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London School of Hygiene & Tropical Medicine Audio News Review, September 12th, 2007

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London School of Hygiene & Tropical Medicine Audio News Review, September 12th, 2007
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Jaime Miranda
Jaime Miranda

Road-Side Tranexamic Acid Therapy to Reduce Mortality and Blood Transfusions after Trauma?

JAIME MIRANDA, London School of Hygiene and Tropical Medicine, Peru
The multi-national CRASH trial investigates whether the antifibrinolytic agent, tranexamic acid normally used to reduce bleeding during surgery can also be used as a first-aid to cut mortality and the need of blood transfusion immediately after trauma. Jaime Miranda, based in Lima, Peru, described to Peter Goodwin how the trial could benefit the developing world in particular.

Steven Grinspoon
Steven Grinspoon
Judith Currier
Judith Currier

Growth Hormones: Slimming Aid for Patients Receiving HAART?

REFERENCE: The Lancet 2007; 370:251-261
STEVEN GRINSPOON, Massachusetts General Hospital, Boston
COMMENT: JUDITH CURRIER, University of California, Los Angeles

Daily administration of the growth hormone releasing factor, TH9507, to patients with HIV receiving Highly Active Anti Retroviral Therapy (HAART) can help to reduce cardiovascular risk factors, according to Steven Grinspoon, who presented a paper on this at the Conference on Retroviruses and Opportunistic Infections, held in Los Angeles. He talked about his study with Dan Keller, who discussed the paper with Judith Currier.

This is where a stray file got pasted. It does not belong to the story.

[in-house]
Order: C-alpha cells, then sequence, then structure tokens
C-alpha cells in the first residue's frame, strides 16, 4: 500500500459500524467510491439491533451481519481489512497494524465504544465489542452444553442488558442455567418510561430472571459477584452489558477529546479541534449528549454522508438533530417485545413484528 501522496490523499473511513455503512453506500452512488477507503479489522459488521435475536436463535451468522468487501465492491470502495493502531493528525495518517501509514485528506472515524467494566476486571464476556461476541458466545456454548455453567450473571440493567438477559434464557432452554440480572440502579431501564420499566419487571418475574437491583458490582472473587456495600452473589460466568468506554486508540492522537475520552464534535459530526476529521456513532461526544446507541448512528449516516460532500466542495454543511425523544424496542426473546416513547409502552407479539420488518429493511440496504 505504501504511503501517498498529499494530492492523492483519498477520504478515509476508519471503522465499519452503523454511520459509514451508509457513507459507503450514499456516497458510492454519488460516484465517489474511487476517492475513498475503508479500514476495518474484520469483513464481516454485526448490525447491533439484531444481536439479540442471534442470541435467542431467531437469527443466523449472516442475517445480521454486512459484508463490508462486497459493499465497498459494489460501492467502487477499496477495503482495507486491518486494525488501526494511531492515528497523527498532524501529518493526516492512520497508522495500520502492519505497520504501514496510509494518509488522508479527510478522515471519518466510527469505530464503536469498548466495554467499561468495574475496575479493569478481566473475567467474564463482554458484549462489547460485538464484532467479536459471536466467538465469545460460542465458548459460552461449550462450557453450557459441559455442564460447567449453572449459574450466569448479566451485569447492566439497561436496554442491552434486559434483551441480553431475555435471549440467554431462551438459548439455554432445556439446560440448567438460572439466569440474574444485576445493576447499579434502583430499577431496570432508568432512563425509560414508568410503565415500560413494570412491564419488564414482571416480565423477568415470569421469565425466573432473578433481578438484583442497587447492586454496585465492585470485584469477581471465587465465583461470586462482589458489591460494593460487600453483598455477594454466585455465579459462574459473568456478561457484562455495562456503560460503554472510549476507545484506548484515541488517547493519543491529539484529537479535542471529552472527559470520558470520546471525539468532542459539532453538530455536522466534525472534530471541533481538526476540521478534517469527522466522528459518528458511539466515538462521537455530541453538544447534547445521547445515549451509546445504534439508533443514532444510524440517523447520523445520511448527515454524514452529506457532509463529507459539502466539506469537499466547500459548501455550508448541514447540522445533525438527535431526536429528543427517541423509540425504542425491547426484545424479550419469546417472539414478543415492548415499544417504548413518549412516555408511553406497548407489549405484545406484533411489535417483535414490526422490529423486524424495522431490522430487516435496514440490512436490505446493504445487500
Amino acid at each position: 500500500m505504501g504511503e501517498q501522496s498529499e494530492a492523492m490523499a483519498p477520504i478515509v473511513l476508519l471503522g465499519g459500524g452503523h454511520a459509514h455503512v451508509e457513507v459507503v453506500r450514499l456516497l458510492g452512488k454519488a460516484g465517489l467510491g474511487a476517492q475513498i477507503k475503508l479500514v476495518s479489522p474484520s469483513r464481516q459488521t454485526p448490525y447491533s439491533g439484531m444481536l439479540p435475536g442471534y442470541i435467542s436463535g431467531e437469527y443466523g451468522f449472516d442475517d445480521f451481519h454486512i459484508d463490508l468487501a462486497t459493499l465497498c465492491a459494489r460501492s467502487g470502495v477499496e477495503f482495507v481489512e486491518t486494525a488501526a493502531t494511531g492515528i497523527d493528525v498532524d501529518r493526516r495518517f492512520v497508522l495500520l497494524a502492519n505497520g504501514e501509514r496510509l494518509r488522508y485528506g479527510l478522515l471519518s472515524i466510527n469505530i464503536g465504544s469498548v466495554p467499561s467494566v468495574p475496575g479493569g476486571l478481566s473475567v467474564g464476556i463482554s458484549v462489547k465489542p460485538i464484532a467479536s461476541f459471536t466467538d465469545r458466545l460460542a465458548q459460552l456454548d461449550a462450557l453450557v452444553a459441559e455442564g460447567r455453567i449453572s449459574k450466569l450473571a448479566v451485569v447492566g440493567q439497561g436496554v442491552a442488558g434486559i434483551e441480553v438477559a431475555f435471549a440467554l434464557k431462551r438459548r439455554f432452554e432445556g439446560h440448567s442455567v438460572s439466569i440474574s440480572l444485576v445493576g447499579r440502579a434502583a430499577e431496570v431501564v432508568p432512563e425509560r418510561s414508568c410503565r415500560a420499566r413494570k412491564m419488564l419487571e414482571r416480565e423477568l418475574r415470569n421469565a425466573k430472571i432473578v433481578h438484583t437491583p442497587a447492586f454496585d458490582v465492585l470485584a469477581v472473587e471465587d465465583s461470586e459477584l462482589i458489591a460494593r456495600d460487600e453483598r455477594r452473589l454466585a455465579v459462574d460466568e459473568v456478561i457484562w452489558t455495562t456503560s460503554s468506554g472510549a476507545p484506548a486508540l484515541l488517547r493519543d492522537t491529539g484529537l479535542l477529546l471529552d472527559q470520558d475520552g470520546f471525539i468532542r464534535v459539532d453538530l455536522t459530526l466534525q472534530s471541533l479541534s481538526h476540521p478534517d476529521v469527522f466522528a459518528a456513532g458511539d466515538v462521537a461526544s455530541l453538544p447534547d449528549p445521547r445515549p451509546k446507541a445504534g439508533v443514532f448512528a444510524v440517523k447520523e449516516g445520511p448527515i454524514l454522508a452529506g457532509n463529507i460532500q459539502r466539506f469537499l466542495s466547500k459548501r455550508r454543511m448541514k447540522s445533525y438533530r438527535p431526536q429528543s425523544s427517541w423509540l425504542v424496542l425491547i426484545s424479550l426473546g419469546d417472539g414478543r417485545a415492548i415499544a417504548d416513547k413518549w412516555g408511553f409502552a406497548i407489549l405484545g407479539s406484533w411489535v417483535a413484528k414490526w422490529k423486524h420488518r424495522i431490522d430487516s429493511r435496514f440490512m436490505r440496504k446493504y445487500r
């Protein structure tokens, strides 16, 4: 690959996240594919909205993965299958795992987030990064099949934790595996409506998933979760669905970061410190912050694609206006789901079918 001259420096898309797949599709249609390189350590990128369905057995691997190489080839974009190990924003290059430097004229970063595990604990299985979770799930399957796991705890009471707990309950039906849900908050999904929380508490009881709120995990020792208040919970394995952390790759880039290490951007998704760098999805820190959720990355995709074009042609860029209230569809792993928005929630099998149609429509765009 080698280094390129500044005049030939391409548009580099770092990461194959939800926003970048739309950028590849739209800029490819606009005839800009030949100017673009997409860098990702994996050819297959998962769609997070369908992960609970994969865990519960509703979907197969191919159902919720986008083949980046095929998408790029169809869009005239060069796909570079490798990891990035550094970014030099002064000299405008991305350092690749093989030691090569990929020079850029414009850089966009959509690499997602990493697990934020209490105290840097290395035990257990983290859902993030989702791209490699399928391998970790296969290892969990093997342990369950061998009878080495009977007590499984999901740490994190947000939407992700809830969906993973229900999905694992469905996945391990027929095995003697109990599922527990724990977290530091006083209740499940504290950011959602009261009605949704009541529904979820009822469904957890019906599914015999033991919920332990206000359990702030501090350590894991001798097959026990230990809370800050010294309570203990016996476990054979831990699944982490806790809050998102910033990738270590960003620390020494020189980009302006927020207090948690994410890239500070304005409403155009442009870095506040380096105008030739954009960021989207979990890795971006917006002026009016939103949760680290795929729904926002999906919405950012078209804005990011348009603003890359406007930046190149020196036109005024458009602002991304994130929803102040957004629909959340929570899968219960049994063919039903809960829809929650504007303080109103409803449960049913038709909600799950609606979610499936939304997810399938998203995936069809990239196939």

Roy Steigbigel
Roy Steigbigel
John Mellors
John Mellors

Raltegravir Doubled Antiviral Response Rates in Treatment-Experienced HIV-Infected Patients

REFERENCE: The Lancet 2007; 370:251-261
ROY STEIGBIGEL, State University of New York at Stony Brook
COMMENT: JOHN W. MELLORS, University of Pittsburgh

The integrase inhibitor raltegravir (one of a new class of anti-retroviral agents) blocks enzymes that allow HIV’s nuclei acid to integrate into the DNA of host cells. The BENCHMRK study found that patients with HIV who are resistant to at least one drug in each of the nucleoside, non-nucleoside, and protease inhibitor classes, have doubled antiviral response rates and increased CD4 cells when taking raltegravir. Roy Steigbigel explained the study to Dan Keller in Los Angeles. John Mellors commented on the findings.

Anthony Fauci
Anthony Fauci

Non-Perfect HIV Vaccine: Major Benefits

ANTHONY FAUCI, National Institutes of Health, Bethesda
There is good hope that a useful vaccine for HIV will be developed soon. Anthony Fauci wrote in the New England Journal Medicine (and explained to Derek Thorne for Audio News) that although a perfect vaccine may not emerge, a non-perfect vaccine will nevertheless be of great use, by slowing disease progression and also reducing the spread of disease.

[audio:https://www.audiomedica.com/podcasting/lshtm/070830lshtmReview4.mp3]

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